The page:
I suppose the clock is ticking on Twitter, but I can’t really muster up enough energy to care much one way or the other. I use it, of course–I remember setting up the account because co-workers suggested that I should have one–and I go there periodically, primarily to waste time when I’m in line at the grocery store or the pharmacy or wherever; or when I am sitting in my easy chair at night with a purring cat in my lap while I am waiting for Paul to come home and I am watching Youtube videos on autoplay. Last night it kind of felt like high school graduation, as people were saying goodbye to everyone and it all had a touch of “signing the yearbook my senior year” to it all. I know a lot of people love Twitter, and I certainly had a lot of fun there over the years–primarily interacting with my friends and readers, mostly–but it’s also a horrific hell-scape with trolls lurking everywhere and nastiness for the sake of nastiness popping up every now and then. I find myself writing horrible responses to horrible people all the time before deleting them, and in some instances it’s too late–yes, you can delete tweets, of course, but that also seems kind of cowardly to me and besides, the Internet is indeed forever; I screen cap bad takes (aka “receipts”) all the time to save them just in case…and as I typed that even now I was thinking just in case? For what? In case I need to remind someone I don’t know of a bad take they had a few years ago? I have little to no desire to learn how to use a new social media service, so I am not migrating to another platform or any such nonsense; perhaps I will if and when the Twitter universe comes to a crashing halt. But while I’ll miss the interactions with my friends–and the opportunity to post that picture of me with the shocked look on my face everyone loves so much–I think I’ll somehow manage to survive.

And on that note, the dryer just stopped so I need to fold some laundry. Have a lovely Friday, Constant Reader, and I will talk to you tomorrow.

The Irish Channel

Writing a cozy set in New Orleans seemed, at first, to be a little daunting.

One of the key tenets of a cozy is the sense of community one gets while reading it (see Donna Andrews’ Meg Langslow series for the perfect example; I love Caerphilly, Virginia, and enjoy revisiting twice a year to see how everyone is doing), and it took me a moment to readjust my thinking from “community means a small town” to “no, you moron, anything can be a community; and you can certainly find community in New Orleans.” And then I remembered Leslie Budewitz’ superlative Spice Shop series, which is set in Pike’s Market in Seattle. Seattle is a city, just as New Orleans is; and sure, it might be easier to just invent an entire new fictional small town to set a cozy series in, but if anything, there’s more sense of community in New Orleans than I’ve ever felt in other cities…and it was really about creating a community around my character, Valerie, and picking a neighborhood for her in which to live took me a while as I weighed pros and cons; the only thing that was definite was she was NOT going to live in the French Quarter (there’s a throwaway line where she thinks about how long it’s been since she’s been to the Quarter, and maybe she and her two best friends should arrange to have dinner at Galatoire’s or Antoine’s–yes, I used two of the better known restaurants in the city and the Quarter for the examples, but I also knew I could mention them without needing to explain them to the reader). I did go back and forth about the Marigny or Bywater, but finally decided to put her into a neighborhood that did not flood during Katrina, which narrowed the choices dramatically.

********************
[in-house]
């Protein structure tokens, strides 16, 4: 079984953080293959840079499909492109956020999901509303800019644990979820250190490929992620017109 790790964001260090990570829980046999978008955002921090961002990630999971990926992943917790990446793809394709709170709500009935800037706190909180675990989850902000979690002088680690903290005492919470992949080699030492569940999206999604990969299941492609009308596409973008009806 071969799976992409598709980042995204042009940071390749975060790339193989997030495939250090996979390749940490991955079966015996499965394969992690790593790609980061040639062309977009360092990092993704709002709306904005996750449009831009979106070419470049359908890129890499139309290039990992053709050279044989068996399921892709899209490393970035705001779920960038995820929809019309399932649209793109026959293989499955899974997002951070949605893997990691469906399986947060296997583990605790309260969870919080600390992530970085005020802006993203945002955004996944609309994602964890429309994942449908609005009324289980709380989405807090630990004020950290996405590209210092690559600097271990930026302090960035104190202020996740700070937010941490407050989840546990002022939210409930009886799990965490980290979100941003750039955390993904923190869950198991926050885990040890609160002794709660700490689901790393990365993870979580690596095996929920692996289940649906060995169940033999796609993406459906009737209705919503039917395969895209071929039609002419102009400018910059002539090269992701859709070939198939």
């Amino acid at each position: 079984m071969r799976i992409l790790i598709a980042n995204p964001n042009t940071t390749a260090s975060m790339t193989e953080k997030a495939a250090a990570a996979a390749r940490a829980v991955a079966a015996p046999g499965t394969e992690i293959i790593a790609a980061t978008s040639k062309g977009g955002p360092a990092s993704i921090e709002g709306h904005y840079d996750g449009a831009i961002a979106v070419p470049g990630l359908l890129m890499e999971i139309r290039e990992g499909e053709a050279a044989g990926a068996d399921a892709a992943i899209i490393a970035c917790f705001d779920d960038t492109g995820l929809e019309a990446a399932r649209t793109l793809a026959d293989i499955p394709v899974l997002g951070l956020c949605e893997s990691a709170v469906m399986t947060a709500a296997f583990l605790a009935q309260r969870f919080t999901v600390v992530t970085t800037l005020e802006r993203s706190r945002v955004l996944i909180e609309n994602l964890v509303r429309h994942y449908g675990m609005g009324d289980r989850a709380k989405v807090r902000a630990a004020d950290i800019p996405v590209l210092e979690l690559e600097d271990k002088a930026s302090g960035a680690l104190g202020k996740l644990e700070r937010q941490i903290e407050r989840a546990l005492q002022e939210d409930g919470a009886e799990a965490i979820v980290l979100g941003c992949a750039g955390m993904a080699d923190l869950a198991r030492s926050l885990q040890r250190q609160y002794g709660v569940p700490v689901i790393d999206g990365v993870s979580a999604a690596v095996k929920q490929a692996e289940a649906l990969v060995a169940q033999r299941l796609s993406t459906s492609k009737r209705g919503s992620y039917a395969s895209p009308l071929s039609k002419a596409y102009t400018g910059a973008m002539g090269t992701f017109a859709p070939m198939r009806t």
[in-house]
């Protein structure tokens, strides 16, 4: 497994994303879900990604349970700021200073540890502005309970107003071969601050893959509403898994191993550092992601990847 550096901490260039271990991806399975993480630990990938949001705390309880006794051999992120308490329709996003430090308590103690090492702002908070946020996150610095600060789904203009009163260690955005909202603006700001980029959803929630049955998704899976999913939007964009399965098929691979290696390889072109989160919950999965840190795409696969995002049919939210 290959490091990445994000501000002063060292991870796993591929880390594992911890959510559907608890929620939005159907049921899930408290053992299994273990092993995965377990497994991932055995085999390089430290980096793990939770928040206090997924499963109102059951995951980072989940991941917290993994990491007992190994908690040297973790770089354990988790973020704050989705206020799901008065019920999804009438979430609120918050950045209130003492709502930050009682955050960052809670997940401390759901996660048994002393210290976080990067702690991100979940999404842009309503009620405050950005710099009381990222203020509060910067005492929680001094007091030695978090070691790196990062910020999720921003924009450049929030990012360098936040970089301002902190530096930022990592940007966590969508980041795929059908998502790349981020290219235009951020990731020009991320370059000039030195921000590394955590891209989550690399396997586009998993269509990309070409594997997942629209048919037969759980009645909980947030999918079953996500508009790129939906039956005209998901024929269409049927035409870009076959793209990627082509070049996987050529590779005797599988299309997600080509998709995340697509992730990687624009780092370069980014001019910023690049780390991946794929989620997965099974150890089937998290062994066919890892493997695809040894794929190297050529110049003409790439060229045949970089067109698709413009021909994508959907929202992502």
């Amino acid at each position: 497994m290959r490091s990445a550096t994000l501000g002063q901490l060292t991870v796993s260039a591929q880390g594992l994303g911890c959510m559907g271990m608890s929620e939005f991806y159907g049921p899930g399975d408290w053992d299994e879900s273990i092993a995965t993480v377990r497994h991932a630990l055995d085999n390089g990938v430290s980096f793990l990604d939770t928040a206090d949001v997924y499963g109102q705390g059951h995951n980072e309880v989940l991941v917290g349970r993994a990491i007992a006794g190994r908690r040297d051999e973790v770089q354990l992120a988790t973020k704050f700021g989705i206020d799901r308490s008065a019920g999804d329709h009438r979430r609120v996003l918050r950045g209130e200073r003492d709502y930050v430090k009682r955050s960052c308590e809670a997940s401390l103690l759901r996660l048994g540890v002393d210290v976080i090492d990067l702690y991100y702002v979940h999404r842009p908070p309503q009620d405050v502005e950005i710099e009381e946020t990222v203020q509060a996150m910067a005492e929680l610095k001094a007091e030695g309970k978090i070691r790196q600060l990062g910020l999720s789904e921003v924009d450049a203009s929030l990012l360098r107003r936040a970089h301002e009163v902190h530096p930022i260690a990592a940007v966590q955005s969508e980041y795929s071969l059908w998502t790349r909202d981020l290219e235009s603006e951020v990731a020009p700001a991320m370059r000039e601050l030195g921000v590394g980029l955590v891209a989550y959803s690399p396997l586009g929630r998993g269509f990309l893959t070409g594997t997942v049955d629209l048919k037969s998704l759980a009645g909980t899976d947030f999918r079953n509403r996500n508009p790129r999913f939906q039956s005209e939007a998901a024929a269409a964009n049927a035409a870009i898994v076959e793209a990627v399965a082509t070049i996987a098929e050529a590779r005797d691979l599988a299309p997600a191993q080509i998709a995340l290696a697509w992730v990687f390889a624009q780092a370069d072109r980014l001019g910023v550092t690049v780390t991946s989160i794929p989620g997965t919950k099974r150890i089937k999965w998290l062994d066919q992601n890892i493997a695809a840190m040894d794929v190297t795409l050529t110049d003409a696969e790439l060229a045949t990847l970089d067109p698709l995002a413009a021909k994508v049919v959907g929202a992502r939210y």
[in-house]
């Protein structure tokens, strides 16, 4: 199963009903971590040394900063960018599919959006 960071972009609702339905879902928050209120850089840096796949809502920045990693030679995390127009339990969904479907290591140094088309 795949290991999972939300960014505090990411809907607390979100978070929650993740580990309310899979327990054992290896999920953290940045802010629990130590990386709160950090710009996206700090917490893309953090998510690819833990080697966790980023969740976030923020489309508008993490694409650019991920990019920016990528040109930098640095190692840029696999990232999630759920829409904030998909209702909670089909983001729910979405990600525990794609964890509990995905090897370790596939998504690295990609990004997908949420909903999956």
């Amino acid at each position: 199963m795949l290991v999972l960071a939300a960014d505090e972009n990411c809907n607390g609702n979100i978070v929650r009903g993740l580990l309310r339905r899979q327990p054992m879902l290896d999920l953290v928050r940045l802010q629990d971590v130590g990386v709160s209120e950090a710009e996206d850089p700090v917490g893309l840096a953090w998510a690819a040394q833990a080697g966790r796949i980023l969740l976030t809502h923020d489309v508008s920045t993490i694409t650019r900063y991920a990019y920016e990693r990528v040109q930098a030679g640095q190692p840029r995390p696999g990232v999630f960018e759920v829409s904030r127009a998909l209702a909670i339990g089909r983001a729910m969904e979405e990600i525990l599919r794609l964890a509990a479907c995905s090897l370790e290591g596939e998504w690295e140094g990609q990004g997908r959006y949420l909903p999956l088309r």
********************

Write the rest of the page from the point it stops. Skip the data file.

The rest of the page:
New Orleans is a city of neighborhoods, and those neighborhoods used to be so distinct that knowing what part of the city someone lived would automatically create some assumptions–just as how the ever-popular question of where’d you go to high school used to be another way to connect with someone you’ve just met–there are any number of differences between those who went to Newman or Jesuit or Holy Cross or Ursulines or Ben Franklin or Warren Easton or McMain Magnet. New Orleans is a small enough city that chances were, you’d also know (or ar related to )someone else who’d gone to that high school at the same time, or you also knew other people who lived in their neighborhood. Obviously, the French Quarter is perhaps the most famous neighborhood in New Orleans, followed by the Garden District, working down through the Marigny, the Bywater, Mid-city, Gentilly, Lakeview, Broadmoor, etc. (With the gentrification of the city over the past sixteen or so years, realtors have also started creating new neighborhoods–which can be confusing. For example, they are trying to rebrand the Central Business District–the CBD–into SoMa, South of Market, which makes no fucking sense whatsoever as there is no market for the area to be south of; I often will have someone mention one of these new neighborhoods by name to me and I have no idea what they are talking about. They are also trying to rebrand the 7th Ward as the “new Marigny”…good luck with that.)

Scotty lives in the Quarter, and Chanse lives in the Lower Garden District–I’ve also written a lot of stories set in that neighborhood, which is also where I’ve always lived, and is quite distinct from the actual Garden District–I used to joke that we lived four blocks and three decimal points from the Garden District. So having done those neighborhoods already extensively, I wanted to pick a new place for Valerie to live and for me to write about.